40 AF 8.121 And thereon will I chiefly meditate.
  Sp.T 2.2.26 But whereon doost thou chiefly meditate?
41 AF 8.165 my blisse is mixt with bitter gall.
  S&P 1.6.23 mixt with bitter sorrow.
42 AF 8.167 to the gates of death to follow thee.
  S&P 3.5.16 I would follow her though she went to hell.
43 AF 9.18 Then either thou or all thy kinne are worth.
  S&P 1.4.756 more then thou and all thy kin are worth.
44 AF 9.19 I hate them as I hate a toade.
  S&P 3.2.27 Lucina hates me like a Toade.
45 AF 9.27 a phillope on the nose.
  S&P 5.3.82 a phillip may cracke it,
46 AF 9.39 Lime your twigs to catch this wary bird.
  Sp.T 3.3.28 Heere comes the bird that I must ceaze upon.
  Sp.T 3.4.412 he breakes the worthles twigs,
And sees not that wherewith the bird was limde.
47 AF 9.43 with, eager moode.
  S&P 5.4.149 With eager moode
48 AF 10.1 heavens gate
  S&P 2.1.9 gates of heaven
49 AF 10.15 honors tytle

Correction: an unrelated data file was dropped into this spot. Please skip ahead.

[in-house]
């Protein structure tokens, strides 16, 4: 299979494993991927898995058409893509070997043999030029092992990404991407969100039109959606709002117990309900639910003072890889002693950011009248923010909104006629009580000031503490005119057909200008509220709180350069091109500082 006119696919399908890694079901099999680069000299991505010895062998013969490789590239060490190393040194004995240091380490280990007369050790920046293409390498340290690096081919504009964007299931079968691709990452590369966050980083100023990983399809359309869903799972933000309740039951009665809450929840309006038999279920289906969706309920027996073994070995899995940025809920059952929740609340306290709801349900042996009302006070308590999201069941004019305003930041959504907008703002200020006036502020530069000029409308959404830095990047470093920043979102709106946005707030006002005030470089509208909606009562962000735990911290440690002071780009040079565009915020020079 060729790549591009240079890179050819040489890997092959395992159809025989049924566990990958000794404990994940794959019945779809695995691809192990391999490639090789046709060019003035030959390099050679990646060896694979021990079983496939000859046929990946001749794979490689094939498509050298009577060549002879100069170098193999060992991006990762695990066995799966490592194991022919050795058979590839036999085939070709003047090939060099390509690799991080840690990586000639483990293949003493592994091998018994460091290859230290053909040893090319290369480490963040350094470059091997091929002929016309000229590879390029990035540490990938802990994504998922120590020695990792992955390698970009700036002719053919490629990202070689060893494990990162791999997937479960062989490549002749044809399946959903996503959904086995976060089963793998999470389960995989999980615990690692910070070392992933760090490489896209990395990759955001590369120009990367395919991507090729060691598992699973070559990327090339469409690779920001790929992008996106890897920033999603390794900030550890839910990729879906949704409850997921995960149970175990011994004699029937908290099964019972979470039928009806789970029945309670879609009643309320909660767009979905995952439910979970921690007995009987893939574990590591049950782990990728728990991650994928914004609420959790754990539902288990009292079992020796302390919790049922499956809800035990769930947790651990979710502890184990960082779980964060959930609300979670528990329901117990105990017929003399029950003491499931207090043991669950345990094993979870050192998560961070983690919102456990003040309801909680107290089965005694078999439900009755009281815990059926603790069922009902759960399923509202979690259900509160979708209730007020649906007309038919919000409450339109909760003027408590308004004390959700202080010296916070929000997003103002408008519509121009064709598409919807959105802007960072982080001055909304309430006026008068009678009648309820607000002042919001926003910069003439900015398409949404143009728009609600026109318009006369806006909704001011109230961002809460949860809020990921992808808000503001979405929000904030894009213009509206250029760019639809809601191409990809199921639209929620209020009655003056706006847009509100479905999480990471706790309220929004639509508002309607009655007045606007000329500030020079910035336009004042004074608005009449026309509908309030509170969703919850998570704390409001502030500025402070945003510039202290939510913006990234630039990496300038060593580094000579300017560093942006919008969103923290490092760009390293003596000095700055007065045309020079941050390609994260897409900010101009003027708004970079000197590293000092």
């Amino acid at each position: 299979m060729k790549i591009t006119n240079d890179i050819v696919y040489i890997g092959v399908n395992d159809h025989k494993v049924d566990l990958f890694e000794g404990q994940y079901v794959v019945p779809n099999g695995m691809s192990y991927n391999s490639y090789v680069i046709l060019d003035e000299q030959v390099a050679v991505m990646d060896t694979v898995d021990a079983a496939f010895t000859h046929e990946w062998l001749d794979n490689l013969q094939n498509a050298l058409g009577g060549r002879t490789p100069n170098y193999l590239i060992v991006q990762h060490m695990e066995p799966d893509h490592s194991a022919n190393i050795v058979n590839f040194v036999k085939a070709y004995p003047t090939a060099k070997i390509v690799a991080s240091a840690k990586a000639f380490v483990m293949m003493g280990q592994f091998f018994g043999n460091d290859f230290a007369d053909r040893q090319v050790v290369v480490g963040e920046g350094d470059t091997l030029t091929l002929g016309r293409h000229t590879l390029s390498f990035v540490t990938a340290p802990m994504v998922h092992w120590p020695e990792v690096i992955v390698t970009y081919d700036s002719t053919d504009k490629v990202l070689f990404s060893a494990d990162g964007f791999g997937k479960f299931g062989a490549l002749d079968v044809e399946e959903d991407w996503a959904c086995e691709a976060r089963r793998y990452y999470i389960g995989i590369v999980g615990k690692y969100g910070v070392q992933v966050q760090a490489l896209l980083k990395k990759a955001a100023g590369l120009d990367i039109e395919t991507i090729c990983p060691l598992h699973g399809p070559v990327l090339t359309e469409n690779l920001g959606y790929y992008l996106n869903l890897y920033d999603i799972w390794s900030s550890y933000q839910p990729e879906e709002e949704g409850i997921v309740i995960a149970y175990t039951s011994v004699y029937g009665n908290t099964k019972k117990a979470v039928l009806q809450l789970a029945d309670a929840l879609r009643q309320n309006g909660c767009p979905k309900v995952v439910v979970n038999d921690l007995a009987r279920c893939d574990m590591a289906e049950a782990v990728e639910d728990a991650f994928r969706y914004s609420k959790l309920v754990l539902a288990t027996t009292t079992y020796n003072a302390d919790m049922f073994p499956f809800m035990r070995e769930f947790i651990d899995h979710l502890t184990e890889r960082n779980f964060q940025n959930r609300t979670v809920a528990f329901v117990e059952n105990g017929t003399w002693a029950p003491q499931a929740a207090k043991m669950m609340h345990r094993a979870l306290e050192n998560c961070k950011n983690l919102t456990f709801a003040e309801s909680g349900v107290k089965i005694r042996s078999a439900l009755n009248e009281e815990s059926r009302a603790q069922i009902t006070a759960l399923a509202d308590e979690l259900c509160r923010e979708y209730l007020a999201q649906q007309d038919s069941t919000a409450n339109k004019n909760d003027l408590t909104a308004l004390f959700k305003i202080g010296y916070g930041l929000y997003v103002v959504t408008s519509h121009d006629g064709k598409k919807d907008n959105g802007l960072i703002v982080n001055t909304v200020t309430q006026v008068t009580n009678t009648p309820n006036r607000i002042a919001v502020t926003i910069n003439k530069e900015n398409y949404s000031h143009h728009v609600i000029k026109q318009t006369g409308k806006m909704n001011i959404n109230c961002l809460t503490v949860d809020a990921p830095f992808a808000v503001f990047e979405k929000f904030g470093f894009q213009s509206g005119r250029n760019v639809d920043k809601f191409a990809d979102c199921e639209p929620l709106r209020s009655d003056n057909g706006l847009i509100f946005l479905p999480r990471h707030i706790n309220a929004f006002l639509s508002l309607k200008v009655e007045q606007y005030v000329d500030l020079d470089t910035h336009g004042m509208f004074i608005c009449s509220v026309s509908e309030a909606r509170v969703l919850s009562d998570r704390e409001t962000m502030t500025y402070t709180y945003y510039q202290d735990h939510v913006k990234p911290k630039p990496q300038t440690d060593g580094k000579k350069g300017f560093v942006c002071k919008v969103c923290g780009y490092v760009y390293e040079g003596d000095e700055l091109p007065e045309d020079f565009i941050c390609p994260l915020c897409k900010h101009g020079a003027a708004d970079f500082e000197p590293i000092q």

S&P 2.1.271 honors title
50 AF 10.17 my deserts or your desires decay
  S&P 1.4.138 I read her just desires, and my decay
51 AF 10.44 too close for you.
  Sp.T 3.3.27 this corner it to close with one.
52 AF 10.98 haughty pride.
  S&P 5.5.33 haughtie pride.
53 AF 10.97 No, let our love be rockes of Addamant.
  S&P 4.1.97 My thoughts are like pillers of Adamant.
54 AF 10.100 leave protestations now.
  S&P 1.4.29 Leave protestations now.
55 AF 11.29 you had best not to meddle with that.
  S&P 2.2.478 you had not best go to him.
56 AF 12.2 in hells mouth.
  Sp.T 1.1.16 into dangers mouth.
57 AF 12.43 we haue mist the marke.
  S&P 1.1.20 you both doo misse the marke.
58 AF 12.54 so slight a taske as this.
  S&P 1.5.28 so slight a taske.
59 AF 12.65 First tell me how you like my new device.
  Sp.T 1.2.191 How likes Don Balthazar of this device?
60 AF 12.73 A fine devise! [also 14.126]
  S&P 4.1.248 O fine devise!
61 AF 13.39 brydle thine envious tongue.
  S&P 1.5.104 Bridle the fond intemperance of thy tongue.
62 AF 13.54 It is the raylingest knave in christendome.
  S&P 1.3.208 the braginst knave in Christendom.
63 AF 13.80 a sugred kisse.
  S&P 2.1.7 sugred kisse.
64 AF 13.88 what folly blinded thee?
  S&P 1.5.97 If wilfull folly did not blind mine eyes.
65 AF 13.93 And hurte thy freende whose thoughts were free from harme.